How to Find a New Hobby as An Adult – I Tried 5 New Things So You Don’t Have To (But Might Like?) & 20 More Ideas

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Have you got to your thirties and realised that, hang on a minute, I don’t have a hobby!? As life marches on and time gets away on us we sometimes forget to indulge in the things that bring us joy. So, Kelly Bertrand set out to find a hobby as an adult with… mixed results! (Plus she has 20 further ideas for you if you’re on the hunt for a new hobby too!)

This story is brought to you thanks to the support of Resene

A stark thought occurred to me the other day as I stood in my kitchen. It was bucketing down outside on a stormy Sunday afternoon, and I was at a complete loss at what to do. The house was clean – not just clean actually, it was clean – the shopping had been done, the meals prepped for the week. My partner was out, the house was quiet. And I was at a complete loss at what to do.

I mean sure there’s always something to do – my work inbox was overflowing, I could have cleaned my gross car out or gone for one of those glorious, freeing walks in the rain. But I knew what I wanted to do, but I just didn’t have any idea how to do it.

I wanted a hobby.

How is it that I, at 33 years old, don’t have a hobby? When I was a kid I had them coming out my ears – gymnastics, reading, scrapbooking, dancing, journaling, baking. Where did they all go? (Well I can tell you exactly what happened to gymnastics – my body decided to stop *bending* the way it was supposed to).

Adulthood is a true robber of the hobby – our business, our tiredness, our WTF-ness gets in the way constantly as we just do our best to get through life, one to-do list at a time.

Turns out having a hobby is actually quite important for your overall health – this study found that 75% who created art had lower levels of stress home cortisol after doing so (sign me up STAT). It’s about being present, centring yourself and lowering your stimuli.

But on this rainy Sunday afternoon, the need to rediscover a hobby was unignorable. Hobbies for us weary adults are another form of self-care where we can drop all other thoughts and feelings, and channel everything into an activity we find enjoyable. Basically, I needed some ME TIME that relaxed me, centered me, and filled me with that same unbridled joy and satisfaction I had when I was a kid.

So, in my quest to find a new hobby, I figured going back to my childhood (in a non-therapist way, here’s hoping) was the first place to start:

HOW TO FIND A NEW HOBBY AS AN ADULT – THE FOUR THINGS YOU SHOULD THINK ABOUT ACCORDING TO THE INTERNET

1.    Remember what you loved to do as a kid:  Oh god, the inner child. I was a really sporty kid and a lot of my hobbies revolved around netball, lawn bowls (seriously) and any other sport my school was short of people for (hockey, tennis, badminton…). But two ACL replacements later, 33-year-old me simply can’t go back to my Sporty Spice days. However, reflecting on my ‘lil athlete era made me era made me realise just how much I missed netball. It’s always been my happiest place and I still absolutely adore it. Revelation number one, complete. And then when I reflected on everything else I used to love to do – scrapbooking, cross-stitching and baking (look there was a period there where I was a 15-year-old grandmother who maybe didn’t have a huge amount of friends) I realised they all had one thing in common – creating. Revelation number two, check.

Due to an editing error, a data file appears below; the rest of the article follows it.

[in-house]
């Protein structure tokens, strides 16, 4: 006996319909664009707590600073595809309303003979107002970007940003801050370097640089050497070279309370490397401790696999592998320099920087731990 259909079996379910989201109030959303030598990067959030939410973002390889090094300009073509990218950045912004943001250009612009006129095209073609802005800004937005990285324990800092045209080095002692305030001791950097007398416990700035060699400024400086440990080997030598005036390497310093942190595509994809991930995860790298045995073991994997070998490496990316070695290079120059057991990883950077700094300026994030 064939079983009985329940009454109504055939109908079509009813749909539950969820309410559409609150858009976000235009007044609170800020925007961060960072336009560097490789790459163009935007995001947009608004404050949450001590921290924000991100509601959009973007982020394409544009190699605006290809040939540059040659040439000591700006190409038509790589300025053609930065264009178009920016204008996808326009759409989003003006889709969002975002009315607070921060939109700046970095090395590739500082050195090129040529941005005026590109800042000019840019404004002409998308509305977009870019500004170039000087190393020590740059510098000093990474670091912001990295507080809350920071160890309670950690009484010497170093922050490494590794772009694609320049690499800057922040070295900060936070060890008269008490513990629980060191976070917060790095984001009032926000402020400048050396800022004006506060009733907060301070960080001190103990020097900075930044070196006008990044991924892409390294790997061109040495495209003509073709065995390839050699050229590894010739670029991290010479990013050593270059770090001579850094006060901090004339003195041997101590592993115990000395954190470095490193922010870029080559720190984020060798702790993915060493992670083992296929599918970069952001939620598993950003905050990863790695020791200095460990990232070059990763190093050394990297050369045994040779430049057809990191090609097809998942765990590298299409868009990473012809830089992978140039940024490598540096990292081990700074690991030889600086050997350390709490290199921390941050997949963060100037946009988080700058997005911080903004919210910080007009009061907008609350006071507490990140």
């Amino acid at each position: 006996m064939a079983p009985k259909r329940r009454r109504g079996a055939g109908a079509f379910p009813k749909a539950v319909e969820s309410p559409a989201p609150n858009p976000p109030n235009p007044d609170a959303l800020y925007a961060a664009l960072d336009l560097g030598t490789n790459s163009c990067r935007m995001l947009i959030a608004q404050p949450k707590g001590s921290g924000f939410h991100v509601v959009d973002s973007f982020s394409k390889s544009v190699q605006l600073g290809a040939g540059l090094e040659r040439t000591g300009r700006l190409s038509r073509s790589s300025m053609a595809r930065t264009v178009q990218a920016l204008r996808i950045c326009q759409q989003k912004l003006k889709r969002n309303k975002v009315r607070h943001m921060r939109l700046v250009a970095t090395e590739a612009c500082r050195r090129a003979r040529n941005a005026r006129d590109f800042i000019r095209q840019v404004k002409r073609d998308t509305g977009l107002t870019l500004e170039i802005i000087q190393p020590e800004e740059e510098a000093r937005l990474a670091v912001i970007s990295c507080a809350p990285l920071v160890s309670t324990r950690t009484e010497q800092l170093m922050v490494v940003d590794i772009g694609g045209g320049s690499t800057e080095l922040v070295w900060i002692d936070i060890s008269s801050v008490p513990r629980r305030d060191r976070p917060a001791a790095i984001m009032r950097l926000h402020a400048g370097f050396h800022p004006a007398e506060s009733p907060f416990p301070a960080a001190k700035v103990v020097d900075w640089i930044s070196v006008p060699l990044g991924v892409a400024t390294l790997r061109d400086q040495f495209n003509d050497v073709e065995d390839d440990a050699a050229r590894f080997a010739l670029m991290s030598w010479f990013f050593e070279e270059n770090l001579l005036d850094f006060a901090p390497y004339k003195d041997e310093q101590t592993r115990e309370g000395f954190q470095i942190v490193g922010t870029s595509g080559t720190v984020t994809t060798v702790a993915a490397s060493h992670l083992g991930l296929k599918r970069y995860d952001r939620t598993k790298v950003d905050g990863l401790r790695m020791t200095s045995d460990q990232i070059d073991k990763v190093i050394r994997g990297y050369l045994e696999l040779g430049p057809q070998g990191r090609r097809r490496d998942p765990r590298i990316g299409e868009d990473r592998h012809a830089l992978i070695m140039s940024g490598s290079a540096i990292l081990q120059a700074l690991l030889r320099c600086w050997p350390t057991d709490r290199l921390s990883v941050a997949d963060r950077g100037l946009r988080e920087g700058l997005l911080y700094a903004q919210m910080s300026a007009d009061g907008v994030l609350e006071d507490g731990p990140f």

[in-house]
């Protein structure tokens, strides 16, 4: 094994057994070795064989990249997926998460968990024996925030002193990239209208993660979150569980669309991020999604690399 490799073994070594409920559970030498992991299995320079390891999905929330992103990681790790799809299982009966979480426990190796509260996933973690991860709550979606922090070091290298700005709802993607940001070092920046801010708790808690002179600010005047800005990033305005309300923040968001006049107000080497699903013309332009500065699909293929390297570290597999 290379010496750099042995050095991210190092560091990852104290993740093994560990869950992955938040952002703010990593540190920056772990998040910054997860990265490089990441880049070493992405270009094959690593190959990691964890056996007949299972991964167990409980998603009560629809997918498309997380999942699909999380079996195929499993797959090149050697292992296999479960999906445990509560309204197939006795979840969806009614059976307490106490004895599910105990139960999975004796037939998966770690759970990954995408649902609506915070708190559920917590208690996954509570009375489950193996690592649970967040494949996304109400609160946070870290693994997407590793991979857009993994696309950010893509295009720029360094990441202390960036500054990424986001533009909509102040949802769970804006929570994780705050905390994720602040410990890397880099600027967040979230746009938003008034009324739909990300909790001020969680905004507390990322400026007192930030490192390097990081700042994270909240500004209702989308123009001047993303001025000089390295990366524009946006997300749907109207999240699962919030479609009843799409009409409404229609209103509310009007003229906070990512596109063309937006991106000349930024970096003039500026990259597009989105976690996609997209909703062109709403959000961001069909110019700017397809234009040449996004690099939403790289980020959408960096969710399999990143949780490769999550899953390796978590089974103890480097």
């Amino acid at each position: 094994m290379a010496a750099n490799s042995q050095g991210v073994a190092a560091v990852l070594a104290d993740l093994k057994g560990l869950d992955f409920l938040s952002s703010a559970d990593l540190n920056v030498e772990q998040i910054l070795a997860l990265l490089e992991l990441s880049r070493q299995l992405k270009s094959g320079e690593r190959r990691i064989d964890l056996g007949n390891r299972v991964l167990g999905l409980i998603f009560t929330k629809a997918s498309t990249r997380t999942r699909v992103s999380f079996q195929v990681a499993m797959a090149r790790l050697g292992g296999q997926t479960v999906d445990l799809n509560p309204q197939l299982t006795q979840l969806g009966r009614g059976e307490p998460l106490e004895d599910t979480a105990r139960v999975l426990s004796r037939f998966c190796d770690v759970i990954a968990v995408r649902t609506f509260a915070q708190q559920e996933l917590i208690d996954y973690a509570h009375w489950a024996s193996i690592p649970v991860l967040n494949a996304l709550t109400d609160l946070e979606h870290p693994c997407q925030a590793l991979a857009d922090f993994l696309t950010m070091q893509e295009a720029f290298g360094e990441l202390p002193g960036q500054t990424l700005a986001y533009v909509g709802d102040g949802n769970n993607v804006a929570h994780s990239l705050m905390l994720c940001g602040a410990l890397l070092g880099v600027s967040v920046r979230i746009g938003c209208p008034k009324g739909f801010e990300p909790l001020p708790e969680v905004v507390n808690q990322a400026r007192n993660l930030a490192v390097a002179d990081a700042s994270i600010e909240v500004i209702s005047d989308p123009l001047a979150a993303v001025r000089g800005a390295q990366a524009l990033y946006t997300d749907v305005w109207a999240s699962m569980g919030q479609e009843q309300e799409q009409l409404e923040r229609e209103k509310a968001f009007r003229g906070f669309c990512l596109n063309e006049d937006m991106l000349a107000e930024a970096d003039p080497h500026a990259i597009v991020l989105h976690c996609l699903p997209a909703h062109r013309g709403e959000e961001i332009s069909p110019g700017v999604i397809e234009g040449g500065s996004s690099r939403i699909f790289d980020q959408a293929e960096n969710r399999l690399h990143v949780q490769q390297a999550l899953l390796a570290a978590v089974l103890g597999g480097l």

2.    Think about how much time you ACTUALLY have to devote to a hobby: My schedule is erratic at best, crazy at worst. I don’t keep regular hours at work, I travel a lot and socialising with my friends, while I don’t think I can be cheeky enough to call a hobby, is also really important to me. Ergo, I need something I can pick up and put down, and then pick up again when the hobby mood strikes me. A regular, time-hungry hobby? Not for me. Revelation three.

3.    What are you looking for in a hobby? Is it for stress relief? Alone time? Social connection? Think about what you need more of in your life, and tailor your hobby search accordingly. For me, who is constantly around people, I want solo hobbies that help me relax and zen out. Revelation four!

4.    What are you interested in now? What gives you joy in your adult life? What else in your life can you extrapolate interest from? For example, if you love your daily walks, perhaps they can be transformed into nature hikes or birdwatching, or if you already love cooking, something else in the creative space, like pottery, could be for you? As I mentioned above, I’ve always liked making things, and this has carried on into my adulthood – something I actually realised when completing an art therapy story for our partnership with Resene. And there you have it, revelation five!

So, based on all this research, my own interest and limitations, here’s what I decided to do, and how it went:

1.    Candle making: I’ve done this before during lockdown when I had all the time in the world and money to feed my candle addiction (two birds, one stone) and really enjoyed it, but it somehow fell off my radar. So, with my love of creating things in the back of my mind I re-ordered some wax and fragrance, rinsed out some old candle containers and got to work with creating my own scents. If you’ve ever had just a cursory glance at Capsule you’ve probably seen my love for scented candles, so this hobby truly ticked all the boxes! After playing around for a few weeks and a lot of trial and error (be VERY cautious with French Pear fragrance, my God it’s strong and I stunk out my whole house and not in a good way) I found my ‘signature’ scent, coconut and sea salt and honestly, this just fed my soul. Paired with my favourite wine and a good playlist, I was in heaven. I’d recommend this for most people to be honest – it’s not ongoing, you can pull it out when you want a solid afternoon of ‘hobbying’ and you have something to show for it after (plus it sorts out all Christmas and birthday presents!).